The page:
However, there is potential for nCoV vaccines to be associated with vaccine-enhanced disease – this was a problem seen with SARS vaccines where immunised animals had more severe lung pathology after exposure to the SAS virus than unimmunised animals – this was a particular feature of unadjuvanted SARS vaccines or vaccines where Th2 biasing adjuvants such as alum are used.
Animal models of nCoV needed to test for the possibility of vaccine-enhanced disease currently do not exist. Humanised ACE2 transgenic mice were required for development of SARS mouse models and – as nCoV appears to use the same ACE2 receptor for cell entry – these mice might be useful for development of nCoV models as well.
In the absence of an animal model, it may be possible to do human immunogenicity studies, but this will only tell researchers whether they can induce antibodies that neutralise the virus. And only when the virus itself is available for research, which represents another challenge.
While small size clinical trials may occur earlier, even if they are successful, it is unlikely a commercial vaccine will be available for several years. Any claim a vaccine will be available within 6 months is misleading, in our opinion.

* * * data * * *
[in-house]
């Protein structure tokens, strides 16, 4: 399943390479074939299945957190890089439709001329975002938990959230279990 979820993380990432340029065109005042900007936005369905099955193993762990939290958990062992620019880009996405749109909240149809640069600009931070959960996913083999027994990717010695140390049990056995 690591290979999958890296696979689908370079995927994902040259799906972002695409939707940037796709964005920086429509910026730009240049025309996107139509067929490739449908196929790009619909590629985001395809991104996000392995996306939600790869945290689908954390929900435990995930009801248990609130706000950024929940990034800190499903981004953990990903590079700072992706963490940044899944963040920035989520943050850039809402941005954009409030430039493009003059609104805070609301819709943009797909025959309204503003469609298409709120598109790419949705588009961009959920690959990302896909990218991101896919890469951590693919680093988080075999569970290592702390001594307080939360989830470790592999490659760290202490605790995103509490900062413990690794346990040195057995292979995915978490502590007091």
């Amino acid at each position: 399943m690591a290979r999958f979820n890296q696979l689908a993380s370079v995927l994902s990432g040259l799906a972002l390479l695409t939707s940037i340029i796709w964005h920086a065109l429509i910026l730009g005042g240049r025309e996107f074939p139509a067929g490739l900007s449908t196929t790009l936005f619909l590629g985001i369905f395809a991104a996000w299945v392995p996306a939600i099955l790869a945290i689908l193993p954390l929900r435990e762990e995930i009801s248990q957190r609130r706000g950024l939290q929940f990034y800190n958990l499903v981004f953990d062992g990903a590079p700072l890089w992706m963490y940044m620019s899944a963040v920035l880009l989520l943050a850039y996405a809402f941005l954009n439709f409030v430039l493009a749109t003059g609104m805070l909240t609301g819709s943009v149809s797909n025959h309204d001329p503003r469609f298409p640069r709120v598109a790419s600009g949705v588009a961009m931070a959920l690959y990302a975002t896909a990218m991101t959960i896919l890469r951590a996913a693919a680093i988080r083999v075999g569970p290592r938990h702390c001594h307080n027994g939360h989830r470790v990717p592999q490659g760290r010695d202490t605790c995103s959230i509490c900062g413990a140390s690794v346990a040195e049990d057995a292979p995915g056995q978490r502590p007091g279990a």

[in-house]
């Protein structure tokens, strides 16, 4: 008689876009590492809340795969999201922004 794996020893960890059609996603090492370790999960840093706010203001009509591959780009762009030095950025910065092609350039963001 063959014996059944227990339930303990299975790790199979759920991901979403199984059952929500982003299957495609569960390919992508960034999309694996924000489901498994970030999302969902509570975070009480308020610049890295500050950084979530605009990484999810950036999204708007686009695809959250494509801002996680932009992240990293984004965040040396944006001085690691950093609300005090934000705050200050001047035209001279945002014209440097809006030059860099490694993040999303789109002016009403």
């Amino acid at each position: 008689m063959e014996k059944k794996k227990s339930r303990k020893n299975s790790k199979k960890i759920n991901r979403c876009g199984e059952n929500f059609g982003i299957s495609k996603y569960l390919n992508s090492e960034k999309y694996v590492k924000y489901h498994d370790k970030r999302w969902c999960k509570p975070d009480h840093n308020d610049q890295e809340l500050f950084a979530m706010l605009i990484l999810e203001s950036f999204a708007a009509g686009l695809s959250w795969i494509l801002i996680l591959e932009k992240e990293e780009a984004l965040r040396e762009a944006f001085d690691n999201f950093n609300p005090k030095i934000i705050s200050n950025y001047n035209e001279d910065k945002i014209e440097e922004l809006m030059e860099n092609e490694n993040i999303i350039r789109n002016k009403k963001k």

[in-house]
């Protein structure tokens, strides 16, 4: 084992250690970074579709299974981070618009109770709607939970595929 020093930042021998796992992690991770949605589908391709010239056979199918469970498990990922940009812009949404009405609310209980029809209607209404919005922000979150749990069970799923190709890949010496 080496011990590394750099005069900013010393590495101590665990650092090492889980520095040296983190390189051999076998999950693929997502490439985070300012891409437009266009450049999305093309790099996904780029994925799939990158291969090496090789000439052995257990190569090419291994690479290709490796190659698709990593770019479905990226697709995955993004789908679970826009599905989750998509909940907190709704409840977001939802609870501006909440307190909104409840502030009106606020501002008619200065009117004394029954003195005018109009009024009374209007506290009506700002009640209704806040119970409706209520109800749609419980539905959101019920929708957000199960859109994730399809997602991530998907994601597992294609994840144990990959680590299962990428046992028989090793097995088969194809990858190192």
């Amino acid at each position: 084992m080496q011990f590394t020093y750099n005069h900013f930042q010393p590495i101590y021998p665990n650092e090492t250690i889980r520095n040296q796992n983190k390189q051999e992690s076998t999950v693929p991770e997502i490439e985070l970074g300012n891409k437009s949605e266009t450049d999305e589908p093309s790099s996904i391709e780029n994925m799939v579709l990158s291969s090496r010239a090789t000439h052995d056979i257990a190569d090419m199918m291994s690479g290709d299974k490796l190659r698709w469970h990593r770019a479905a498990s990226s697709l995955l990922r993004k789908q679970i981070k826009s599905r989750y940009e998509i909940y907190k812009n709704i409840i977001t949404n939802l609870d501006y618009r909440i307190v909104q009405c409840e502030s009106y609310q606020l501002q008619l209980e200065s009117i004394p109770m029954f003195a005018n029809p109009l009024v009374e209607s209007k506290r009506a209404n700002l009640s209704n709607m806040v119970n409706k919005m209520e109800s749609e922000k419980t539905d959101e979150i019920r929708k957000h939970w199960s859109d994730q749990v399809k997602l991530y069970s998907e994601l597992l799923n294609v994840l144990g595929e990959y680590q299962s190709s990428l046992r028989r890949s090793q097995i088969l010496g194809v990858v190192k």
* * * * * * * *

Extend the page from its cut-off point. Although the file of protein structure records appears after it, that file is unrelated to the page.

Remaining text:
Fast diagnosis, quarantine, social isolation and promotion of infection avoidance techniques, including regular handwashing and use of face masks, remain the only current means to slow the spread of nCoV.
All of this leads to the conclusion that the world remains inadequately equipped to respond to pandemics, despite the notable advances made in the fields of viral surveillance, vaccine design and manufacture, antiviral therapy and supporting technologies such as nanotechnology and artificial intelligence.
Even though pandemics pose a perpetual threat to human survival, it is still taking too long to bring vaccines to the market and more research needs to go into accelerating this process.
In a pandemic, every minute that can be shaved off vaccine development counts.
Professor Nikolai Petrovsky is a Professor at the College of Medicine and Public Health, Flinders University and a Research Director at Vaxine.
Amy Sarcevic is a freelance science journalist.
The statements or opinions expressed in this article reflect the views of the authors and do not represent the official policy of the AMA, the MJA or InSight+ unless so stated.